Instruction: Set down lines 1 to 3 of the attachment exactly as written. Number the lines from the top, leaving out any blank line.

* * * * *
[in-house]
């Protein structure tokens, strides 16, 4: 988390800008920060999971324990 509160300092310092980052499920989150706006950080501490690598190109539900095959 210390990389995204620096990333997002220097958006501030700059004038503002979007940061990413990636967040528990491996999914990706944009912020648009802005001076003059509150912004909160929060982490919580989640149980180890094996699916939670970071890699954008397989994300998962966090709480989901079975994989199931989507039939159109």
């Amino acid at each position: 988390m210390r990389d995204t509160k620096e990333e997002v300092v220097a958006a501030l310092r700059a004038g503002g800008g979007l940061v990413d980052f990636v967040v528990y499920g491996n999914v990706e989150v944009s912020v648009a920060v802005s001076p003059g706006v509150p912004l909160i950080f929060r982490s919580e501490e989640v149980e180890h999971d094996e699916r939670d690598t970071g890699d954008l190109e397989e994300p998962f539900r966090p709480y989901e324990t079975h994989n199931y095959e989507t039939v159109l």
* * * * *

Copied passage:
[in-house]
């Protein structure tokens, strides 16, 4: 988390800008920060999971324990 509160300092310092980052499920989150706006950080501490690598190109539900095959 210390990389995204620096990333997002220097958006501030700059004038503002979007940061990413990636967040528990491996999914990706944009912020648009802005001076003059509150912004909160929060982490919580989640149980180890094996699916939670970071890699954008397989994300998962966090709480989901079975994989199931989507039939159109």
């Amino acid at each position: 988390m210390r990389d995204t509160k620096e990333e997002v300092v220097a958006a501030l310092r700059a004038g503002g800008g979007l940061v990413d980052f990636v967040v528990y499920g491996n999914v990706e989150v944009s912020v648009a920060v802005s001076p003059g706006v509150p912004l909160i950080f929060r982490s919580e501490e989640v149980e180890h999971d094996e699916r939670d690598t970071g890699d954008l190109e397989e994300p998962f539900r966090p709480y989901e324990t079975h994989n199931y095959e989507t039939v159109l």